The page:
However, studies suggest we can optimize our glutathione status by taking a supplement that boosts glutathione synthesis. These ingredients include alpha-lipoic acid, N-acetyl cysteine, L-glutamine and milk thistle, which contains a glutathione-raising flavonoid known as silymarin. Taking glutathione in its preformed state has not been shown to be useful, as it is poorly absorbed from the gut. But supplementing with these glutathione-boosting agents appears to be a good way to help optimize glutathione status, and thus heavy-metal detoxification.

In fact, alpha-lipoic acid has its own heavy-metal detoxifying properties, over and above its role in raising glutathione. N-acetyl cysteine also has its own unique heavy-metal detoxifying properties. So, it may be wise to take these glutathione precursors in a combination daily supplement formulation as a means to boost heavy-metal detoxification.1,4

Other sulfur-containing amino acids can also be helpful, including taurine and methionine. Your body normally has ample methionine if you eat standard protein foods and ingest sufficient amounts of the B vitamins folic acid and vitamin B12. Taurine is the most abundant amino acid in the heart muscle and may play a key role in helping to prevent congestive heart failure, as it serves a multi-purpose function in the heart muscle. Researchers are still looking into its role in heart health, but it certainly has some detoxification ability regarding heavy metals.1,5

A Sample Patient Protocol

So, what does a heavy-metal prevention and detoxification strategy look like for most patients? Well, first and foremost, individuals should do their best to reduce exposure to heavy metals in the environment and the food they eat. With regard to fish and mercury consumption, the FDA and EPA have made the following recommendations for pregnant and nursing women and young children, but we should all pay heed to this advice, in my view:2-3

  • Avoid eating shark, swordfish, king mackerel and tilefish (also known as golden bass or golden snapper).
  • Limit consumption of all other types of fish to 12 ounces per week.
  • Limit consumption of canned albacore ("white") tuna or fresh tuna to no more than 6 ounces per week.
  • Limit fish eaten by young children to even smaller portions per week.
  • Check local advisories about the safety of fish caught in local lakes, rivers and coastal areas. If no advice is available, eat no more than 6 ounces per week of locally caught fish, and do not consume any other fish during that week.
  • If more than the recommended amount of fish is eaten in one week, eat less in the following weeks.

Fish lowest in methylmercury include catfish (farmed), king crab, scallops, fish sticks, flounder (summer), trout (farmed), salmon (wild Pacific), shrimp, tilapia and sardines.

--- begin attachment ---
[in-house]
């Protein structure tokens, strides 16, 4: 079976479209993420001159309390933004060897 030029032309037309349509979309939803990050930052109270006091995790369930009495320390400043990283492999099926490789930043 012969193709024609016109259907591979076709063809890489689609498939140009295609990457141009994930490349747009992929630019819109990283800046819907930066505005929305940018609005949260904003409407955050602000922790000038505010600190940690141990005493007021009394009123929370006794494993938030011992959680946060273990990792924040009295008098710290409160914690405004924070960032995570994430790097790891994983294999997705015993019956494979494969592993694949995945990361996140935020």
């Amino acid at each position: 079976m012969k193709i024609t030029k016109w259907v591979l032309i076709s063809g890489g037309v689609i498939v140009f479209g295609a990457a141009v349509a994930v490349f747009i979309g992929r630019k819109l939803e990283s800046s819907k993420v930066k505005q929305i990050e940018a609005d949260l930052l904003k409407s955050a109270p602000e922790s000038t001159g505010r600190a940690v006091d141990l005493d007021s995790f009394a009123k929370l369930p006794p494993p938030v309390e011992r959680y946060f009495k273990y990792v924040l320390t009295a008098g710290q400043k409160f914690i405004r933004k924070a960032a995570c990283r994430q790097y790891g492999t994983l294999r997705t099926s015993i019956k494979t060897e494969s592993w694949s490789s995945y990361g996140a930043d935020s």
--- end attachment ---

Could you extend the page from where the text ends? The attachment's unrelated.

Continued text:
With respect to detoxification of heavy metals, the available research suggests regular consumption of whole grains and fruits, and at least 3-5 servings per week of a cruciferous vegetable, can help to remove some toxic metals from the body on an ongoing basis. Adding garlic and onions to foods being prepared also seems prudent, as well as the possible use of a fiber supplement containing psyllium husk fiber.1

As for supplements, individuals may benefit from the use of a high-potency multivitamin/mineral supplement preparation enriched with the antioxidants vitamin C, vitamin E and selenium, which help to preserve and/or raise gluthatione levels.

With respect to calcium, consider using a multivitamin or an additional calcium supplement plus the food you eat each day. Individuals should aim for at least 1,000 mg of calcium per day, and in many cases more optimally between 1,200 and 1,500 mg per day.

Regarding selenium, a good multivitamin should contain 100-200 mcg of selenium, which is plenty. A multivitamin can also help ensure more ideal intake of folic acid and vitamin B12 to help optimize methionine synthesis. There is some preliminary evidence that a probiotic supplement may also be helpful in the heavy-metal detoxification process.

Patients may also be advised to take a supplement each day containing glutathione boosters and detoxifiers, including alpha-lipoic acid, N-acetylcysteine, L-glutamate and milk thistle – standardized to 80 percent silymarin content.1,4

Finally, sweating via exercise or by using a sauna may be a benefit, as toxic metals are also excreted in sweat.1

References

  1. Sears SE. Chelation: harnessing and enhancing heavy metal detoxification – a review. Sci World J, 2013.
  2. "Eating Fish: What Pregnant Women and Parents Should Know." Food & Drug Administration, 2017.
  3. "2017 EPA-FDA Advice about Eating Fish and Shellfish." U.S. Environmental Protection Agency.
  4. Meschino J. "Glutathione: The Body's Master Detoxifier and Antioxidant." Dynamic Chiropractic, Dec. 2, 2009.
  5. Schaffer FW, et al. Physiological roles of taurine in the heart. J Biomed Sci, 2010;17(suppl 1).